Sunday 7 November 2021

Defining Pale Ale (part five)

Surprisingly, I haven't run out of enthusiasm for these style definitions yet. Let's see how long it lasts.

We've now moved post-WW II, but are still looking at London Ordinary Bitter. Which, as the 1950s turned in the 1960s was sidling its way past Mild to become the most popular type of beer.

The set of beers I'm basing this definition on were remarkably consistent, the weakest being 1036.3º and the strongest 1037.9º. They average out to 1037.1º, which, coincidentally, was about exactly the same as overall average gravity.

The grist mostly consisted of four elements: base malt, crystal malt, sugar - usually in the form of No.1 or No. 2 invert - and flaked barley or maize. Though the former mostly disappeared in the 1950s when brewers were no longer compelled to use it. Sometime the base malt included some mild malt in addition to pale malt.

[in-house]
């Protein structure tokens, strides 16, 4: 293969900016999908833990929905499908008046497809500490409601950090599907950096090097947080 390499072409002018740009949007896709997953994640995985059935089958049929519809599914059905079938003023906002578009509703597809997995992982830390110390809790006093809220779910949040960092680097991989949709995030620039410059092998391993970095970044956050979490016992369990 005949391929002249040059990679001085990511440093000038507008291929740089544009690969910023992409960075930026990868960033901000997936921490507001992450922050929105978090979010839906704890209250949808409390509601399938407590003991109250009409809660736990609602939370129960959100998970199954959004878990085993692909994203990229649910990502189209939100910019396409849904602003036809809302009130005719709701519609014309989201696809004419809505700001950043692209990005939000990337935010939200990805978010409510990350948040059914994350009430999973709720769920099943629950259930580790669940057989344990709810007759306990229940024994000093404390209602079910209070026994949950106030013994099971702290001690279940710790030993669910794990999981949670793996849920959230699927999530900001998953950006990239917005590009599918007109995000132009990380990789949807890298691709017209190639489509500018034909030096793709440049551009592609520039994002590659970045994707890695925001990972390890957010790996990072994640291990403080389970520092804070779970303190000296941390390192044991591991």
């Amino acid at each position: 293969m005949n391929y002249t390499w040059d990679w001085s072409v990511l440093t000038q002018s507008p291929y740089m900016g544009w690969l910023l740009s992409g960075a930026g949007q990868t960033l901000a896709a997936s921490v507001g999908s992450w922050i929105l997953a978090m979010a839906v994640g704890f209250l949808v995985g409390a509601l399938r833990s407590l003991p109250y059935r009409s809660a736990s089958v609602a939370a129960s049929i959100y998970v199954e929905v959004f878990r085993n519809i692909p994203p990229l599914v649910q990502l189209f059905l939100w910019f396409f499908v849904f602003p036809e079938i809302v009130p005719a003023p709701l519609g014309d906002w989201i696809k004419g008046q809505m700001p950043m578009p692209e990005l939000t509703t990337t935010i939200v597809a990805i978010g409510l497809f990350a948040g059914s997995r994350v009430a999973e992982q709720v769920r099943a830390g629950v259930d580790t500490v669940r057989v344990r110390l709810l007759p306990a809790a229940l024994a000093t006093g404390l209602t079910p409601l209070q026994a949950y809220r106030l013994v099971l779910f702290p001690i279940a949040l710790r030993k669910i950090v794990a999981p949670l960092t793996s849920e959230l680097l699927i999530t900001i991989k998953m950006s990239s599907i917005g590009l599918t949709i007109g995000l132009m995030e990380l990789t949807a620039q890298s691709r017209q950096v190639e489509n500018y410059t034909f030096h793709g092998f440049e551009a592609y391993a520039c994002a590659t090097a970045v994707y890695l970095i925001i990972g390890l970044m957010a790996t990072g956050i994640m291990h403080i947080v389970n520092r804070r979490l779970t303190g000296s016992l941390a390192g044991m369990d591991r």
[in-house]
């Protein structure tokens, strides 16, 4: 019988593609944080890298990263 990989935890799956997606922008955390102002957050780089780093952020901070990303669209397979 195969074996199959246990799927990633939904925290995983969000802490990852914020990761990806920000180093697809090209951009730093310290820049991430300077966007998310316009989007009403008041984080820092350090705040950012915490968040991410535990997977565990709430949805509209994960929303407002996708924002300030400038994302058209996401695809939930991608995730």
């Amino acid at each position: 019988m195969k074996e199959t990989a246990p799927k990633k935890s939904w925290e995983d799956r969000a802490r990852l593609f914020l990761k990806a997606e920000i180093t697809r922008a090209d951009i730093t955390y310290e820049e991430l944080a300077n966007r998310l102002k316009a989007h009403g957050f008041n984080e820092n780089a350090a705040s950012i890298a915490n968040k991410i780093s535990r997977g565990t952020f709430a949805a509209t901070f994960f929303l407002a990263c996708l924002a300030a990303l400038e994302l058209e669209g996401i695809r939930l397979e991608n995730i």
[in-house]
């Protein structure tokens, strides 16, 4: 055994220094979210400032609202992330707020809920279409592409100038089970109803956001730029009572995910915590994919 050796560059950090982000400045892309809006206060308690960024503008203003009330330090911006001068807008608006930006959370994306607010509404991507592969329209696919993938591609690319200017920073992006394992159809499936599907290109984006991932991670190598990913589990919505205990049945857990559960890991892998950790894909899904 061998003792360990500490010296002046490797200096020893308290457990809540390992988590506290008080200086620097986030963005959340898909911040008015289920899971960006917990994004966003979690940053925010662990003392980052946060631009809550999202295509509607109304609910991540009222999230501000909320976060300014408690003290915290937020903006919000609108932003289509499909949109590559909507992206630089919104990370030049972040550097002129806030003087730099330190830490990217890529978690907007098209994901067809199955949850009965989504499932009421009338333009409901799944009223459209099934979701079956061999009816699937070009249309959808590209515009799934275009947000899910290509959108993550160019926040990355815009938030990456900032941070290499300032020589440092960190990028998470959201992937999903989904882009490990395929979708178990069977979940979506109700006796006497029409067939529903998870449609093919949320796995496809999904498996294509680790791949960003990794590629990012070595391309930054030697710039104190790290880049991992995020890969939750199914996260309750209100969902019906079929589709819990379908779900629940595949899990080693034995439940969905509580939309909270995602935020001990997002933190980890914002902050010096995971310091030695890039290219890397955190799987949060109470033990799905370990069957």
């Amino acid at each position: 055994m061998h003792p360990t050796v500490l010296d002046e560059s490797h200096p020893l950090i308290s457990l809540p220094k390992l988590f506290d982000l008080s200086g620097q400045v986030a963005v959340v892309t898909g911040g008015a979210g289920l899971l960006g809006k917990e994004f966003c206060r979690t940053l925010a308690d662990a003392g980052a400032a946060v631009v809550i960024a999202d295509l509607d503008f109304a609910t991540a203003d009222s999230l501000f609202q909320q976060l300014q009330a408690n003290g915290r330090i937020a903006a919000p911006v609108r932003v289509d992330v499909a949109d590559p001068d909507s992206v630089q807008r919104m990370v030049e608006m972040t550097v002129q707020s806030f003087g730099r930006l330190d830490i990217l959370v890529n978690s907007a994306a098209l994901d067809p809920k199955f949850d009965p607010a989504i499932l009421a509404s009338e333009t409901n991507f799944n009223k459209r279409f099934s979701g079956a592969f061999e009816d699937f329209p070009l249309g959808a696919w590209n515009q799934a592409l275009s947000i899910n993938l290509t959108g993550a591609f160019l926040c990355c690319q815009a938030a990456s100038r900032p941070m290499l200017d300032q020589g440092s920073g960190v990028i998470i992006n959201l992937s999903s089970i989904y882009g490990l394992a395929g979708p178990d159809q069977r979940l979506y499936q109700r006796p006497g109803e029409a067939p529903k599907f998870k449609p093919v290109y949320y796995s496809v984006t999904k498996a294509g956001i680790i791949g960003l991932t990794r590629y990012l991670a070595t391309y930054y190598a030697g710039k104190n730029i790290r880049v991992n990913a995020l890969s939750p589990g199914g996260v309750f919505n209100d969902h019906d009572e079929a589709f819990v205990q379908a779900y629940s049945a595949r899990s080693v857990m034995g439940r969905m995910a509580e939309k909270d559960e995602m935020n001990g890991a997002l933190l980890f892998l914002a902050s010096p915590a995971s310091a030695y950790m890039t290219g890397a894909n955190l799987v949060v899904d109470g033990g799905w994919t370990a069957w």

With plenty of UK hops available - enough to cover the needs of the country's brewers - few hops were imported. Those that were used in Bitter were mostly classy Central European varieties like Saaz and Hallertau.

Postwar London Ordinary Bitter
OG 1035-1039
ABV 3.5-4%
Apparent attenuation 70-85%
IBU 20-35
SRM 5 - 9
pale malt 70-85%
crystal malt 0-10%
flaked barley or maize 10-20%
sugar 5-20%
Goldings Varieties  
Bramling Cross  
Northern Brewer  
Styrian Goldings  



1 comment:

Anonymous said...

It would be very interesting to see a graphical representation of these numbers over time if it is easy to generate from spreadsheets.